unstable political environments, companies must be prepared for upheaval and turmoil if they plan long-term operations in such countries.8.
Governmental regulation. Companies also may face government barriers and heavyrestrictions and regulation if they intend to expand into other countries. Therefore,companies must examine governmental²as well as cultural²obstacles in other countrieswhen developing location strategies.9.
Environmental regulation. Companies should consider the various environmentalregulations that might affect their operations in different locations. Environmentalregulation also may have an impact on the relationship between a company and thecommunity around a prospective location.10.
Incentives. Incentive negotiation is the process by which a company and a communitynegotiate property and any benefits the company will receive, such as tax breaks.Incentives may place a significant role in a company's selection of a site.Depending on the type of business, companies also may have to examine other aspects of prospective locations and communities. Based on these considerations, companies are able tochoose a site that will best serve their needs and help them achieve their goalsThe initial part of developing a location strategy is determining what a company will require of its locations. These needs then serve as some of the primary criteria a company uses to evaluatedifferent options. Some of the basic requirements a company must consider are:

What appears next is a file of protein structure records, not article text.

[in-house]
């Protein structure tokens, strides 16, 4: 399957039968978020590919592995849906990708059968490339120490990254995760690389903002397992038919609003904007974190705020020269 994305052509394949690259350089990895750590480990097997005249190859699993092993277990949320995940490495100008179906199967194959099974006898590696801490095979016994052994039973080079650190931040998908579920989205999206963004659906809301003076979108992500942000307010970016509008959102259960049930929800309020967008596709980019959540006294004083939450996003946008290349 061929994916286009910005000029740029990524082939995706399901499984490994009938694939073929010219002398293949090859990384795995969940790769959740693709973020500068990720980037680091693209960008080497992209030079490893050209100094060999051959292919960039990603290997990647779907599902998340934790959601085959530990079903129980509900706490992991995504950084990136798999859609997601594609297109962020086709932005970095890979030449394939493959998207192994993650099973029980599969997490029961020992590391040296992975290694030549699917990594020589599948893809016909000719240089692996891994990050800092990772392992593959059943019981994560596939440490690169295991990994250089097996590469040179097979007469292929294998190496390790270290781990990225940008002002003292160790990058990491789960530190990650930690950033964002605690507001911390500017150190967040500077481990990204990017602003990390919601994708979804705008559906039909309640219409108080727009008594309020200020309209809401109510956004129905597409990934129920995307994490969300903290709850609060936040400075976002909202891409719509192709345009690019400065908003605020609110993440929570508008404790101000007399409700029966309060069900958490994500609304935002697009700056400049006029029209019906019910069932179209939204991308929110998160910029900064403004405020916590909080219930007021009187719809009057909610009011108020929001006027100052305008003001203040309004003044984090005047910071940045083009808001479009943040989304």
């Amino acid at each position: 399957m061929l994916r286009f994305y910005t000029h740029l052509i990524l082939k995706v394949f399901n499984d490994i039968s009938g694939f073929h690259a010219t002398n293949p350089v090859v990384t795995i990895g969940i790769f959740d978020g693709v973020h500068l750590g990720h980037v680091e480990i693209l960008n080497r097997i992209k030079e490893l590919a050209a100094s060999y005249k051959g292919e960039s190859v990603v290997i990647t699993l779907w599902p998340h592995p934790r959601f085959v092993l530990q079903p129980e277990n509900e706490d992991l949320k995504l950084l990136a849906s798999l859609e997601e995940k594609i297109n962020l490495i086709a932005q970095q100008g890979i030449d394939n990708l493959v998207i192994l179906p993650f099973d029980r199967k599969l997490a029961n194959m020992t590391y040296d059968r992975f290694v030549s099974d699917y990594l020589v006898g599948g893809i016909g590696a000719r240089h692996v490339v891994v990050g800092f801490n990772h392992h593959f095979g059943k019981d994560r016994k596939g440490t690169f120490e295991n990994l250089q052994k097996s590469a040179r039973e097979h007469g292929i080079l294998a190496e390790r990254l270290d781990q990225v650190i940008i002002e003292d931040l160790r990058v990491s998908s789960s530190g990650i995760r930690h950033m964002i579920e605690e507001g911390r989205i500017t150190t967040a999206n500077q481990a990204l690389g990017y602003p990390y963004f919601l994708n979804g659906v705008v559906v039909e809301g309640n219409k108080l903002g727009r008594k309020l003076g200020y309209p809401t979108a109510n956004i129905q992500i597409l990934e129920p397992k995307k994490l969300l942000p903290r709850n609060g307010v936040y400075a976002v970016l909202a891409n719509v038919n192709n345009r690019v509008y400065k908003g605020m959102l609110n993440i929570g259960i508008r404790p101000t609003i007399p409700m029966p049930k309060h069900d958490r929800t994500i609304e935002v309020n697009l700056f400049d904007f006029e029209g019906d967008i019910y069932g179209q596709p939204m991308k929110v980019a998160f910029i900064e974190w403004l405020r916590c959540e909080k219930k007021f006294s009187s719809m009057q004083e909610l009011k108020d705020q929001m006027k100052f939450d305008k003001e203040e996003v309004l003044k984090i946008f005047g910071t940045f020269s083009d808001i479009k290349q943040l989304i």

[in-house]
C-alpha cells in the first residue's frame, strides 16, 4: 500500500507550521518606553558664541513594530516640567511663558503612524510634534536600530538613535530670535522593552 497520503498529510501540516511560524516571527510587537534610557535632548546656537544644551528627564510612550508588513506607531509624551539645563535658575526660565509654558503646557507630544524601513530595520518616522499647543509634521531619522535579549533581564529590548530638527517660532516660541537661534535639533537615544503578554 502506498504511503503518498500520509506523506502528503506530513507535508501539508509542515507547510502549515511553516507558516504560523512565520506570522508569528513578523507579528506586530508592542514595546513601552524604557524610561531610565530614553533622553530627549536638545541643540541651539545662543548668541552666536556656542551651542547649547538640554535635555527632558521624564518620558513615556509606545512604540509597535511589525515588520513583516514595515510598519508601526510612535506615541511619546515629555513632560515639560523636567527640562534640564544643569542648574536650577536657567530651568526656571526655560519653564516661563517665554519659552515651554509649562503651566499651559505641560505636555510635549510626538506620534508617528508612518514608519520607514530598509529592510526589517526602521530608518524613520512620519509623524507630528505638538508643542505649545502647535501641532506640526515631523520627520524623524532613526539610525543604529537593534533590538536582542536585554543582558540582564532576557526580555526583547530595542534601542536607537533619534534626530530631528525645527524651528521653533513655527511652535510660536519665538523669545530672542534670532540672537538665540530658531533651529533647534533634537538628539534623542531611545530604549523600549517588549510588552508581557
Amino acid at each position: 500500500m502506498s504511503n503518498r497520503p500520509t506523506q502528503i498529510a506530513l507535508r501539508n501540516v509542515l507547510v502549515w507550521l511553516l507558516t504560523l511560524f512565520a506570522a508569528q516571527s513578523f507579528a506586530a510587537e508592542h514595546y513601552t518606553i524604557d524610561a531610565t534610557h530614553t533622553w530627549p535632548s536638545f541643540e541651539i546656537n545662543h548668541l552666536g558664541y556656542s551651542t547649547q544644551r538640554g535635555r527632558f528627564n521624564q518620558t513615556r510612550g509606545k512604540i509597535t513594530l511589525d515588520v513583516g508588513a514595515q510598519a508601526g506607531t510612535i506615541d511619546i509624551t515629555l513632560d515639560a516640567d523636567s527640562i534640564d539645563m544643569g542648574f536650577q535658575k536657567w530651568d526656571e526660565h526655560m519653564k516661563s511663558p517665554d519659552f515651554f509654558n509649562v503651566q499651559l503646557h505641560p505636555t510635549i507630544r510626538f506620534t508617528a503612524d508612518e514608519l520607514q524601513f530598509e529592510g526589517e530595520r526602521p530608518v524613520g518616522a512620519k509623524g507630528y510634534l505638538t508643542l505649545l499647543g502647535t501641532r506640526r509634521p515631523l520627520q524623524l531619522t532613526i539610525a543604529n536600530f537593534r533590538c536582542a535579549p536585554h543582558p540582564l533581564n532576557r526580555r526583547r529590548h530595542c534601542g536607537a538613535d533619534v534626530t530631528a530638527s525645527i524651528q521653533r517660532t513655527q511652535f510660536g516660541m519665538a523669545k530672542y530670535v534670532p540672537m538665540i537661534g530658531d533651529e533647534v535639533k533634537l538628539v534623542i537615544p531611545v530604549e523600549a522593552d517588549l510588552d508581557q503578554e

Size. A company must determine what size property or facility it needs.
Traffic. If it is in the service business, a company must obtain statistics on the amount of traffic or the number of pedestrians that pass by a prospective location each day.
Population. Whether a service or manufacturing operation, a company must examine the population of prospective locations to ensure that there is a sufficient number of potentialcustomers (if a service business) or a sufficient number of skilled or trainable workers. Inaddition, manufacturers also benefit from being close to their customers, because proximity to customers reduces shipment time and increases company responsiveness tocustomers.
Total costs. Companies must determine the maximum total costs they are willing to payfor a new location. Total costs include distribution, land, labor, taxes, utilities, andconstruction costs. More obscure costs also should be considered, such as transportationcosts to ship materials and supplies, and the loss of customer responsiveness if movingfurther away from the customer base.